In January of this year Gov. Mark Dayton surprised a lot of people, including his cabinet, when he announced his intent to advance a legislative initiative for major changes to the requirements and enforcement of Minnesota’s shoreline restrictions.
As the governor correctly pointed out, the state’s shoreline laws, which were designed to be implemented and enforced by counties, cities and other local governments, were frequently confusing in their application, and largely unenforced. The governor espoused a uniform 50-foot buffer of perennial vegetation on all lakes, rivers and streams to be enforced by the Minnesota Department of Natural Resources. He argued that the beauty of his proposal was in its simplicity.
There had been two prominent calls for new buffer regulations just prior to the governor’s surprising announcement. The first came from the state’s Clean Water Council, whose members are largely appointed by the governor. The council, in its December 2014 report to the Minnesota Legislature observed that “… buffers of perennial grasses and vegetation can reduce sediment, phosphorous and nitrogen significantly.” It recommended that the state do more to see that buffers along public waters and ditches be maintained.
Also in December, participants in Gov. Dayton’s Minnesota Pheasant Summit assembled in response to a rapidly declining pheasant habitat and population in Minnesota, identified as a top priority the need for establishment and enforcement of shoreline and ditch buffers.
Science has long demonstrated the benefits of vegetative buffers to water quality, aquatic habitat and wildlife. They serve to reduce and slow surface water runoff, which holds more soil on the land and out of the water body; they retain and filter pollutants; they stabilize banks and reduce erosion and they reduce nutrient loading in the water body through plant uptake.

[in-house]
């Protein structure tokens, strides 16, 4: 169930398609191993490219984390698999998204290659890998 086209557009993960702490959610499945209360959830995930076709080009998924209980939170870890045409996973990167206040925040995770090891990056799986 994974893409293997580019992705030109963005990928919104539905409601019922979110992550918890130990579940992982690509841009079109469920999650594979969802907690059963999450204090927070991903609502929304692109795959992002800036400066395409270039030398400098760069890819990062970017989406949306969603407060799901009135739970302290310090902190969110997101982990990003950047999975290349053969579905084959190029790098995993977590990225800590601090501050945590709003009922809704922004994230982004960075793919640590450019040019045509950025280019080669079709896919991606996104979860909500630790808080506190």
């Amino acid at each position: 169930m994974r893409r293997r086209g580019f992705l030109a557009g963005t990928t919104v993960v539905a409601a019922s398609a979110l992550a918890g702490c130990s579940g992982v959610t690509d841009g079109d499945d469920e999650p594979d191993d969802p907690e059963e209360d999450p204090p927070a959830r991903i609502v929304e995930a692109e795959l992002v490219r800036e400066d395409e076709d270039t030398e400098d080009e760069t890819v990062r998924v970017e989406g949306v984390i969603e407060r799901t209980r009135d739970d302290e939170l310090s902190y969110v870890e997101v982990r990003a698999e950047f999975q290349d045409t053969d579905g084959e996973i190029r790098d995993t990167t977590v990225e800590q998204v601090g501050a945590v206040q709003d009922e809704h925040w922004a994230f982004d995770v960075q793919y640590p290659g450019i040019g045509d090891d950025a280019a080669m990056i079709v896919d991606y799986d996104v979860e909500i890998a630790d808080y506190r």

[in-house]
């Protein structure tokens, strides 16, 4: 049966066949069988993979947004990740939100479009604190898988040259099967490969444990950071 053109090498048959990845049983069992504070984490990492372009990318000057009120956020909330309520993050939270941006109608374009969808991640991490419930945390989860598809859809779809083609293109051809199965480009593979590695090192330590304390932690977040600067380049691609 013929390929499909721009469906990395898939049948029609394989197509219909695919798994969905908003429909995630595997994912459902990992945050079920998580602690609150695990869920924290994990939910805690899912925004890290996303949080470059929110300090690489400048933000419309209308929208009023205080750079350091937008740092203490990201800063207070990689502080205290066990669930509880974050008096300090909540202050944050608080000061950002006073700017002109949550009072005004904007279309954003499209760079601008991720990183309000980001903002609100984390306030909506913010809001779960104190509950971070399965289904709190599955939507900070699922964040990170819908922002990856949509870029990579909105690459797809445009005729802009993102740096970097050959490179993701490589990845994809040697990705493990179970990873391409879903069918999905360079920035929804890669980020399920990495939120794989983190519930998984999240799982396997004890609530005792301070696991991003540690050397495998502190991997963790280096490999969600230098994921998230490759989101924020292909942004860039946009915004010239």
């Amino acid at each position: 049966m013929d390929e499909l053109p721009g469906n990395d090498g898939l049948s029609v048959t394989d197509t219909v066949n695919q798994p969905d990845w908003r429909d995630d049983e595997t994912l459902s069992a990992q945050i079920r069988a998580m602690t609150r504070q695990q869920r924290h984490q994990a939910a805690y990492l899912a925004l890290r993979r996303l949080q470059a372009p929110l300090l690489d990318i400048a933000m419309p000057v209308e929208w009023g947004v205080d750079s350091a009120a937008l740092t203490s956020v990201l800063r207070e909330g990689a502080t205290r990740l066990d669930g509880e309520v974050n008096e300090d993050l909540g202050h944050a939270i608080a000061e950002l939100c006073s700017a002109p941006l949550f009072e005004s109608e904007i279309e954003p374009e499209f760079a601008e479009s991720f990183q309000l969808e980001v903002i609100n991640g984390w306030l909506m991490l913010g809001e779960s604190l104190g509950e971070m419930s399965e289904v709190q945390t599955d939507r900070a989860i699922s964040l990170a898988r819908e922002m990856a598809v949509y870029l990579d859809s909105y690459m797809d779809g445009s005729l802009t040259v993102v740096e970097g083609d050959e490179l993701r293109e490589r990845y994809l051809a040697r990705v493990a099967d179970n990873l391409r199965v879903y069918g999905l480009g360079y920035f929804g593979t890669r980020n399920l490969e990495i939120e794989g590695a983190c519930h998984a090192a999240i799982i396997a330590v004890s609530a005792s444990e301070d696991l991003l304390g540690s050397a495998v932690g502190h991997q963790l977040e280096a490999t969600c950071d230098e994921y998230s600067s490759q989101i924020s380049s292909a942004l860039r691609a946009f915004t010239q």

Gov. Dayton is to be commended for raising this issue to the visibility it deserves. While the Legislature did give the buffer initiative considerable attention this past session, many were surprised that something this complex and controversial resulted in enactment of new law less than five months after the initiative was announced.
It was not, however, as simple nor as uniform as the governor proposed; nor is it to be uniformly enforced by the DNR, but rather still locally enforced.
The new buffer law provides that the DNR map all the covered water bodies, which include lakes, rivers and streams, public ditches and private ditches that flow into public ditches. All riparian lands that border on lakes, rivers and streams will be required to have buffers averaging 50 feet, with 30-foot minimums. Ditches will be required to have 16.5-foot buffers on either side.
There are exceptions for agricultural properties if approved by the state Board of Water and Soil Resources as meeting certain criteria.
The DNR will supply maps to the county Soil and Water Conservation Districts. The SWCDs will follow through with the counties, cities and other local governments having jurisdiction. The SWCDs have the responsibility to assure compliance and issue fines.
The Minnesota Board of Water and Soil Resources is tasked with oversight of the SWCDs and can withhold state funds from any conservation district not performing its responsibilities. Required buffers are to be in place on public waters by Nov. 1, 2017, and ditches by Nov. 1, 2018.
Cynics observe that we have had very poor compliance with buffer laws that have been in effect for decades in large part because they were entirely dependent on local implementation and local enforcement; now we have a new law largely dependent on local implementation and local enforcement. They ask why we should expect different outcomes.
We are more hopeful. Gov. Dayton clearly has raised the awareness of the importance of buffers for improving water quality. The Legislature has responded and reinforced that importance.
Now it will be up to those local governments to follow through and see that the buffer requirements are implemented and enforced. Most importantly, it will be up to all of us to hold our governments at all levels accountable. The health of our waters, now and in the future, depends on it.
– An opinion of the ECM Editorial Board